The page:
A New Bloodsucking Leech Species Found Hiding Outside Washington, D.C.
With an olive-green body encasing three jaws, each lined with more than 50 teeth, it looks like a cigarette-sized relative of the skin-crawling creature from the Alien films. Actually, it's far less sinister: a new species of a bloodsucking leech.
Anna Phillips, the curator of parasitic worms at the Smithsonian's National Museum of Natural History in Washington, D.C., led the team that recently discovered Macrobdella mimicus in almost their own backyard.
Uncovered in the swamps of Charles County in Maryland, it's the first species of medicinal leech discovered in North America since 1975, Phillips says.
Their superficial likeness to the common species known as Macrobdella decora, found across the northern U.S., has allowed them to go undetected for so long, leading the team to name the new species "mimicus," after the Greek word meaning "imitator."
DNA tests ultimately led the team to identify the leech as a new species. Parasitologists look to the arrangement of pores on the bottom of leeches' bodies to help distinguish species. The researchers noticed a slight discrepancy in the arrangement of the leeches' accessory pores — pores that secrete mucus to allow mating leeches to latch together.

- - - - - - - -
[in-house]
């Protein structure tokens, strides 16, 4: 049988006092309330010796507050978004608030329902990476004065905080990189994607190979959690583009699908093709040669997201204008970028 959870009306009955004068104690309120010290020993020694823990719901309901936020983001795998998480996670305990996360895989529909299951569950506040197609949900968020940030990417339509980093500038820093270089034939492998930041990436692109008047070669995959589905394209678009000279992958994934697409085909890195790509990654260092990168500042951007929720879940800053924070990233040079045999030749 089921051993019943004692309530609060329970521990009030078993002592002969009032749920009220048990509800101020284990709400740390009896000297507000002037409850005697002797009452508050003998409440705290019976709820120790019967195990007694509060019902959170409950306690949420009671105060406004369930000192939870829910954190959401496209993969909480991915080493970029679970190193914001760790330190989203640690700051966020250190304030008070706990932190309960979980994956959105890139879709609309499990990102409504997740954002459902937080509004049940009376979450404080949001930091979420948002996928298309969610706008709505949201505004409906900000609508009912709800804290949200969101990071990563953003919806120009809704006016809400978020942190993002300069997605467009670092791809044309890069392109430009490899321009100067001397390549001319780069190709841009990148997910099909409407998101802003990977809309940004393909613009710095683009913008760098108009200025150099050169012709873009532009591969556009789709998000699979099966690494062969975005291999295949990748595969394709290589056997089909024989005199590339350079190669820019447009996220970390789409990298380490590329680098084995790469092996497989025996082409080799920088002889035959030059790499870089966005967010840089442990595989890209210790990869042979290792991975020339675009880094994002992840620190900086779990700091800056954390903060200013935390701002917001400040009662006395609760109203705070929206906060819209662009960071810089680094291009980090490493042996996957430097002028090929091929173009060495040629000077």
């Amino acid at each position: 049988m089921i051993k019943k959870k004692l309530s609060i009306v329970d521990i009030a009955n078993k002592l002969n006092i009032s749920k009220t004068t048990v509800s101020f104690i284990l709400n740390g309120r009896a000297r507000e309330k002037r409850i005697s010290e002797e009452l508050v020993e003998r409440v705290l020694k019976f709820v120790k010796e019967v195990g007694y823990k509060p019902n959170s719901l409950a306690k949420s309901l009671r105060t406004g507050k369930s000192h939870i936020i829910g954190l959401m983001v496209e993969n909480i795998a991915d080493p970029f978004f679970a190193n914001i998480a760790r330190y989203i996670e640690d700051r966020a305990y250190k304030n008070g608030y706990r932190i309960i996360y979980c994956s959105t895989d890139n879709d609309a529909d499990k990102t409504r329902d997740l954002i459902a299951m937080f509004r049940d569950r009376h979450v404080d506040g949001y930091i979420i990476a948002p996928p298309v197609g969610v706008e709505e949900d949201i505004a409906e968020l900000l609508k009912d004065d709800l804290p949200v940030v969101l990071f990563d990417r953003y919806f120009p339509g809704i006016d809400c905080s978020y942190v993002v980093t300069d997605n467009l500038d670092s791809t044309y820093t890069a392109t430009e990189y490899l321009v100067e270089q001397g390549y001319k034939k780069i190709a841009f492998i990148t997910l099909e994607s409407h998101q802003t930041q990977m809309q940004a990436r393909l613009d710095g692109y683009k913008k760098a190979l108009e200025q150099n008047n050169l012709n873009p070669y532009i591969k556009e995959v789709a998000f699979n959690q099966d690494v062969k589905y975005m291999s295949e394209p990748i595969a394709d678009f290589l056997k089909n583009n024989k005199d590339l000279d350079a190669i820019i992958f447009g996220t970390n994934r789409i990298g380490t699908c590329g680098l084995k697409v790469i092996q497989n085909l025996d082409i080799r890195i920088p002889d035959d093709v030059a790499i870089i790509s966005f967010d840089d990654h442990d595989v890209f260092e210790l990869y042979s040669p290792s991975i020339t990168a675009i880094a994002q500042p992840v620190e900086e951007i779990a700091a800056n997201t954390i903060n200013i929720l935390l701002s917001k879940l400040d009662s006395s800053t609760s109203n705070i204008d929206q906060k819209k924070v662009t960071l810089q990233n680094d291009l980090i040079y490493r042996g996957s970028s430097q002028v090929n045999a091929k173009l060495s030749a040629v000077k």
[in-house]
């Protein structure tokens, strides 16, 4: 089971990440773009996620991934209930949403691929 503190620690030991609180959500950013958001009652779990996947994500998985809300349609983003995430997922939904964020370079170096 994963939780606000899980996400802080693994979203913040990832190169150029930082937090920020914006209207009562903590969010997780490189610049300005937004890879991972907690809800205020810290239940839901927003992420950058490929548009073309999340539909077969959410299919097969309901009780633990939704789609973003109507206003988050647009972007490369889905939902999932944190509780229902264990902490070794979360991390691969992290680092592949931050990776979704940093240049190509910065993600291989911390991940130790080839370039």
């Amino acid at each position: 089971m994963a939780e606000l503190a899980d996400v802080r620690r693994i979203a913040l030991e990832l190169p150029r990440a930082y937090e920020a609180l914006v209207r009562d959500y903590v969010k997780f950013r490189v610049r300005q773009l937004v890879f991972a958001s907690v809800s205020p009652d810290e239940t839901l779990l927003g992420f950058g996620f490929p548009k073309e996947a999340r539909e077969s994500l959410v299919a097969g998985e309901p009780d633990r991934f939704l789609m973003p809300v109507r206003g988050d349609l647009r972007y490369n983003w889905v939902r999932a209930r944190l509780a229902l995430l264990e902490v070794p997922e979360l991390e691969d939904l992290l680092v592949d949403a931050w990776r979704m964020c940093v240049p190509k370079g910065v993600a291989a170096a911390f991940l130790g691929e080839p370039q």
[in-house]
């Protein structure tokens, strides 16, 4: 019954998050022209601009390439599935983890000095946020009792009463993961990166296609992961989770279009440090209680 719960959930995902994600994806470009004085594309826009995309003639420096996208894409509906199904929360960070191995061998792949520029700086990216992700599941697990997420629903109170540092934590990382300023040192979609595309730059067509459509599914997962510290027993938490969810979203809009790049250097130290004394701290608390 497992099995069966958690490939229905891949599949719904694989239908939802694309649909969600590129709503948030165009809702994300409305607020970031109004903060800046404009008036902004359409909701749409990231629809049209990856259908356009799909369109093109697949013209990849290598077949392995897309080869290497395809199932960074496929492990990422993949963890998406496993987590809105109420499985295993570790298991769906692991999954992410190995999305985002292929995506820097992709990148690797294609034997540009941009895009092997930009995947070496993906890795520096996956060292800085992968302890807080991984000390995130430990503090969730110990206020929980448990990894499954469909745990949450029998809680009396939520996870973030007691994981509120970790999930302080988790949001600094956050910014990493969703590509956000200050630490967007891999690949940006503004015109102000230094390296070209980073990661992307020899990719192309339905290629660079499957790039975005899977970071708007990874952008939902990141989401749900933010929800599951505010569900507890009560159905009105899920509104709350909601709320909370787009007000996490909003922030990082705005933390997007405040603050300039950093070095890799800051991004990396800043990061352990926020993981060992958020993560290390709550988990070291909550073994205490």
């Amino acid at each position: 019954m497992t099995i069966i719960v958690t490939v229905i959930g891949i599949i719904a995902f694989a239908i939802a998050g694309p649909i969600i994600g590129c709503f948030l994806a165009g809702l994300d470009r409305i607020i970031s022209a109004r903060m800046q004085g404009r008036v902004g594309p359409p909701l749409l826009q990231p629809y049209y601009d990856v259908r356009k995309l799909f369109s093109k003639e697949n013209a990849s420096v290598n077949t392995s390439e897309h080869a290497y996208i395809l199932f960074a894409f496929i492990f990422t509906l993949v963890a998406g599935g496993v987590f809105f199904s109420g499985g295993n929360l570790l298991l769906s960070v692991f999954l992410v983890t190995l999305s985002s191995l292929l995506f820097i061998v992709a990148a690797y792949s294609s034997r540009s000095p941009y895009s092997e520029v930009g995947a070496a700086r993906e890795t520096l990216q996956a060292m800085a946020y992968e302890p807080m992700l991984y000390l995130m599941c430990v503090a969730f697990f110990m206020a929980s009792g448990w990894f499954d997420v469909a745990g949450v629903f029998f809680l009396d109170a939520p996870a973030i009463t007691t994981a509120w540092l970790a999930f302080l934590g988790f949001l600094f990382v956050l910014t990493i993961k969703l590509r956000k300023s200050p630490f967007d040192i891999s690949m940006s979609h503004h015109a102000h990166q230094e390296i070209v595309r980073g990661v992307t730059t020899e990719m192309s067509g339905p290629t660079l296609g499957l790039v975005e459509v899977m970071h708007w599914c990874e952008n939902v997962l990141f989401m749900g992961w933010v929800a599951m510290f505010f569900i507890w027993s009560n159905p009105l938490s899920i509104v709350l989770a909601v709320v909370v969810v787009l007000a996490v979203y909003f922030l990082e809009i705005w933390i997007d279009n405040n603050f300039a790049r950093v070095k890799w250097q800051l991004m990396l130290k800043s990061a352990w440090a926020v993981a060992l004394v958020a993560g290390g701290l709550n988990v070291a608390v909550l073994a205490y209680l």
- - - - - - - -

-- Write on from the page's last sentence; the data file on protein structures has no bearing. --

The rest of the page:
"It's been here this whole time," Phillips said in a press release from the Smithsonian Institution. "We just hadn't looked at it in this new way."
But once the scientists ventured into the new species' native habitat, it didn't take much for Phillips' team to catch the specimens — or rather, for the specimens to catch them.
"Our collection method is to roll up our pants, wear water sandals, and wade in about knee-deep, make a little bit of movement, stir up the vegetation and the mud and — they come to us," Phillips said in an interview with NPR's Weekend Edition.
Phillips says humans shouldn't necessarily fear their bite alone.
But when leeches are harmed — whether yanked, burned or salted — Phillips says, they can regurgitate the bacteria that sits in their intestines to facilitate their digestion into the wound, leading to infection.
Leeches, parasitic worms that feed on the blood of animals and humans, have an ancient history in medical quackery due to the belief that bloodletting helped purge the "tainted" human body of various ailments.
In recent years, however, medicinal leeches are making a comeback in hospitals and scientists' labs.
The anticoagulants found in their saliva can facilitate blood flow, preventing blood clots from forming in damaged tissue. Surgeons also use the critters during reconstructive procedures, such as finger reattachment, to replace stale blood with fresh, leech-drawn, oxygenated blood.
NPR's Peter Breslow and Melissa Gray produced and edited this story for broadcast. Emma Bowman produced this story for Web.
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